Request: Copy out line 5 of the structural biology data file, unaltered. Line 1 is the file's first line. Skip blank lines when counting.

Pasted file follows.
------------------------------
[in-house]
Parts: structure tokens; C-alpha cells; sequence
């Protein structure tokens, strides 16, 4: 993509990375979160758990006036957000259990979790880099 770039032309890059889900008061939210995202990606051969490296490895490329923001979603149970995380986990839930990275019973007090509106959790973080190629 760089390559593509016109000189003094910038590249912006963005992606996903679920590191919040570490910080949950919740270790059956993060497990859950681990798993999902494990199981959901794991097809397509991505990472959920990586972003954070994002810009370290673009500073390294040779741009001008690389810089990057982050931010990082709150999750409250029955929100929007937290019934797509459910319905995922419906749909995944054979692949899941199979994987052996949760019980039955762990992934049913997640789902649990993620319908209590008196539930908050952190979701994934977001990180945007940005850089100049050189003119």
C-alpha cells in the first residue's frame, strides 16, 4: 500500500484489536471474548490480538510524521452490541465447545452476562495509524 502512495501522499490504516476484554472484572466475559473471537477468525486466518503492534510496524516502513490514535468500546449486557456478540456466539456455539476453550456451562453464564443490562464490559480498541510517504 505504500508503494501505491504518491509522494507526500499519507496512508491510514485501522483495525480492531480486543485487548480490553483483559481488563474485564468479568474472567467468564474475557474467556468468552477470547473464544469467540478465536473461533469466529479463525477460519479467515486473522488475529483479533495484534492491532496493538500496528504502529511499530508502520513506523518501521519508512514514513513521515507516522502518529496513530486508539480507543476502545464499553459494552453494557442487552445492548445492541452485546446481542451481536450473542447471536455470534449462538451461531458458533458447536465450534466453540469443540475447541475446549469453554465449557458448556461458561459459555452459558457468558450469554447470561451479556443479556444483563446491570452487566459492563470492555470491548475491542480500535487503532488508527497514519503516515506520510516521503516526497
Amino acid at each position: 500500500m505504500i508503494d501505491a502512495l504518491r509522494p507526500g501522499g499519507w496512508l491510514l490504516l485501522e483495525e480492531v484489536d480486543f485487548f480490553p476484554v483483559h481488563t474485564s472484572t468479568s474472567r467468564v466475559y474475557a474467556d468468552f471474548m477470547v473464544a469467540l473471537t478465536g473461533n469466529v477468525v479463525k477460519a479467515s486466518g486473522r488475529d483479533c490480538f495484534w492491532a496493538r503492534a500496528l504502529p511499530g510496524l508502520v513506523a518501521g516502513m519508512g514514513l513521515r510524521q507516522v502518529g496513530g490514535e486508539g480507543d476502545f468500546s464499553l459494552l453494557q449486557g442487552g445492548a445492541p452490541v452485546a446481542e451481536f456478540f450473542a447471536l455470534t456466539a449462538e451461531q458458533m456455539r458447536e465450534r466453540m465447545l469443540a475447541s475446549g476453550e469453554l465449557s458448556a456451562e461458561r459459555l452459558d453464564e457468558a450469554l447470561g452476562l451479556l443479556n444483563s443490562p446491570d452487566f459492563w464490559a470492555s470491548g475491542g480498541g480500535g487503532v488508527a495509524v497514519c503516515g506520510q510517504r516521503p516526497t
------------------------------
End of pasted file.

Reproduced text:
Amino acid at each position: 500500500m505504500i508503494d501505491a502512495l504518491r509522494p507526500g501522499g499519507w496512508l491510514l490504516l485501522e483495525e480492531v484489536d480486543f485487548f480490553p476484554v483483559h481488563t474485564s472484572t468479568s474472567r467468564v466475559y474475557a474467556d468468552f471474548m477470547v473464544a469467540l473471537t478465536g473461533n469466529v477468525v479463525k477460519a479467515s486466518g486473522r488475529d483479533c490480538f495484534w492491532a496493538r503492534a500496528l504502529p511499530g510496524l508502520v513506523a518501521g516502513m519508512g514514513l513521515r510524521q507516522v502518529g496513530g490514535e486508539g480507543d476502545f468500546s464499553l459494552l453494557q449486557g442487552g445492548a445492541p452490541v452485546a446481542e451481536f456478540f450473542a447471536l455470534t456466539a449462538e451461531q458458533m456455539r458447536e465450534r466453540m465447545l469443540a475447541s475446549g476453550e469453554l465449557s458448556a456451562e461458561r459459555l452459558d453464564e457468558a450469554l447470561g452476562l451479556l443479556n444483563s443490562p446491570d452487566f459492563w464490559a470492555s470491548g475491542g480498541g480500535g487503532v488508527a495509524v497514519c503516515g506520510q510517504r516521503p516526497t